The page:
Going for a night out should be a fun, carefree time, but sadly this isn’t always the case. If you find yourself feeling scared, unsafe, or just generally in an uneasy situation, there are a few subtle methods you can employ to get help in a venue.
It’s good to be aware of popular initiatives, “safeword drinks“, and code words for help in a bar to subtly let bar staff and management know you’re in a potentially bad situation, without informing other parties present.
In today’s article, we take a look at some popular methods of getting help in a bar, including the Ask for Angela initiative and the angel shot.
Ask for Angela
The Ask for Angela campaign began in the UK, and has since taken off around the world. Venues that are participating in the initiative will have posters or flyers displayed in discreet spaces such as the cubicles in the women’s bathrooms. It is designed to allow someone who feels uncomfortable to approach a bartender and ‘Ask for Angela’, subtly letting staff know that they don’t feel safe. The person causing discomfort could be a date, a partner, a friend, or a stranger.
The South Australian Government writes:
“This is not about women’s safety, or making women responsible for ensuring their own safety – this is about ensuring that venues, their staff, and even community members, have the ability to respond to inappropriate behaviour.”
Ask for Angela is not mandatory for venues across Australia, and establishments can decide whether or not they wish to participate. It’s the responsibility of the venues that participate to educate their staff on how to assist patrons.
What happens if you Ask for Angela?
If you Ask for Angela at a participating venue, staff will do their best to discreetly separate you from the person you are with and escort you to your car, or call a cab or rideshare to get you to a safe location. They may also remove the other person from the establishment.
The ‘angel shot’ is similar to the Ask for Angela campaign. They are both code words for help in a bar. If you find yourself feeling unsafe while in a venue that participates in this initiative, approach the bar and ask staff to make you an angel shot. You won’t actually be given a drink. A bartender in a participating venue will know this means you would like assistance with leaving the venue without your date/friend/partner’s knowledge, and should do their best to help you. They may also remove the other person from the establishment.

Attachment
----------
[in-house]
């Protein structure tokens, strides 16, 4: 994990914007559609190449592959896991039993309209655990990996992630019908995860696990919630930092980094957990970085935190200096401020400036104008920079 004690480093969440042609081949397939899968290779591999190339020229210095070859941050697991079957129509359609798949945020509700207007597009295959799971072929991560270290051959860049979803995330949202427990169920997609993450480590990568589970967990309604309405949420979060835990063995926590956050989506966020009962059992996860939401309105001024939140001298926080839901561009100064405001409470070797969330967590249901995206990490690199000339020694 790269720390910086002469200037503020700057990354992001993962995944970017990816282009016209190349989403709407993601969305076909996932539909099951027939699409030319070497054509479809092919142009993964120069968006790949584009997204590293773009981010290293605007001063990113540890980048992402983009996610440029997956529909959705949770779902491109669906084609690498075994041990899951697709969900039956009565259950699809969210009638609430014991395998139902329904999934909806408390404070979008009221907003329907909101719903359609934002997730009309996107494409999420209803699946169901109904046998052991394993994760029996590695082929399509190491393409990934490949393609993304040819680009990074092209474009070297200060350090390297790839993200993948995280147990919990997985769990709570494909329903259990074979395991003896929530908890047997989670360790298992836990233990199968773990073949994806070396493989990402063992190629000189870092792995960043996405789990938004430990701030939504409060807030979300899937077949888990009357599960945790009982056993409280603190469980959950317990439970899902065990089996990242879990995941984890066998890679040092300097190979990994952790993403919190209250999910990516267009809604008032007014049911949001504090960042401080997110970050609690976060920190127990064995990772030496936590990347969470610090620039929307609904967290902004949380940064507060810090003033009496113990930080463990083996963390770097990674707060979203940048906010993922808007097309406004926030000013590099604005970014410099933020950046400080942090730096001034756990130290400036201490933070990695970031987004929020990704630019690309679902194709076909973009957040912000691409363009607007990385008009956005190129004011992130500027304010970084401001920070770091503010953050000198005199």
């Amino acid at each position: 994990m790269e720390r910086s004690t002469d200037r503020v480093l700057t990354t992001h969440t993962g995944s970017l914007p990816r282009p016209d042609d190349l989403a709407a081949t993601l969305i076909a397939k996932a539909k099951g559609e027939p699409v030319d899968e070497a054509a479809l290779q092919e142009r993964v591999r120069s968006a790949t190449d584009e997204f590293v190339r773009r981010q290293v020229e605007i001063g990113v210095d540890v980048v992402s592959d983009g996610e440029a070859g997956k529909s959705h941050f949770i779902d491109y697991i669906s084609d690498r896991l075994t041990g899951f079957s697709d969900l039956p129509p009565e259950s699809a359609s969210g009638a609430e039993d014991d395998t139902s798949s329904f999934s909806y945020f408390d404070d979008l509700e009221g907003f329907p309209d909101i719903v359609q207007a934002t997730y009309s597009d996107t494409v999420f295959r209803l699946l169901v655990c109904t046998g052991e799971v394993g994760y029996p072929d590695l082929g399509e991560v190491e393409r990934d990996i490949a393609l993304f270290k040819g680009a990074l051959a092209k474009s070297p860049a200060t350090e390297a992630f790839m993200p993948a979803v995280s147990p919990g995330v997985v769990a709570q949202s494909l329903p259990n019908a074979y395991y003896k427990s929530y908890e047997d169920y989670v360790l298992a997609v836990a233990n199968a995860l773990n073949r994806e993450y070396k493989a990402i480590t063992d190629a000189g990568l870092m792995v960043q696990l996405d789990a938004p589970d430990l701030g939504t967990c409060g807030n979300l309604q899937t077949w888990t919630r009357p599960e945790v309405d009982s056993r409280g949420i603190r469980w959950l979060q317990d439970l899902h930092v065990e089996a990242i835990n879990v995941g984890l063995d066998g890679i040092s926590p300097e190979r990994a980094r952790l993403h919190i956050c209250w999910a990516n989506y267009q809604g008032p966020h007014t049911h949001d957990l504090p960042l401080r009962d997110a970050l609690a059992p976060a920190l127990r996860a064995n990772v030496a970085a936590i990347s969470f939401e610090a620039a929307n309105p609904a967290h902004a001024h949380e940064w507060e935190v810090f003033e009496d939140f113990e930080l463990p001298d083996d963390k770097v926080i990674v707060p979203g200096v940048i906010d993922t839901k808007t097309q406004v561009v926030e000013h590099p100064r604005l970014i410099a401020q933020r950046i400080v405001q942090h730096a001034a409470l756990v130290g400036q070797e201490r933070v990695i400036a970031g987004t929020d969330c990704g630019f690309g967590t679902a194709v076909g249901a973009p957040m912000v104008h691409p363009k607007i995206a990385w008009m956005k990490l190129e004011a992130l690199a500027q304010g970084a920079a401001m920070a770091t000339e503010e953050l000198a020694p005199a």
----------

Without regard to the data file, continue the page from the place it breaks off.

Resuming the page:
Ask staff for assistance
Even if a venue doesn’t participate in the Ask for Angela or angel shot initiatives, you can always ask venue staff for assistance if you feel you’re in a compromised situation. Bar staff and security are trained to help patrons, so if you’re feeling unsafe you shouldn’t hesitate to reach out and get their attention.
Reaching out when you feel unsafe can feel a little daunting, but doing so can ensure staff are aware of the situation and able to provide assistance.
The importance of bartender training
It’s a good idea to be across social campaigns and initiatives as a bartender. This way, if a patron approaches you and uses one of these subtle initiatives to let you know they feel in danger, you’ll know how to assist them.
While Responsible Service of Alcohol certificates (RSAs) don’t currently teach the Ask for Angela and angel shot meanings as standard, they do provide valuable education on assessing and identifying high-risk situations, and dealing with various scenarios. Across Australia, it is required that all people working within a licensed establishment have a current and valid RSA.
Where to get an RSA
You can obtain an RSA from any RTO accredited organisation – such as Express Online Training. Places such as Express Online Training can even allow you to complete your RSA online and at your own pace.
There are RSAs for each Australian state and territory, along with a general RSA that’s valid for use in Queensland, Western Australia, South Australia, Northern Territory, Australian Capital Territory, and Tasmania.
Initiatives such as Ask for Angela and the angel shot are designed to create a way for patrons to subtly let bar staff know they are feeling unsafe. Remember, regardless of whether a bar participates in a campaign or not, you can always let staff know you’re in a compromised position and would like some help.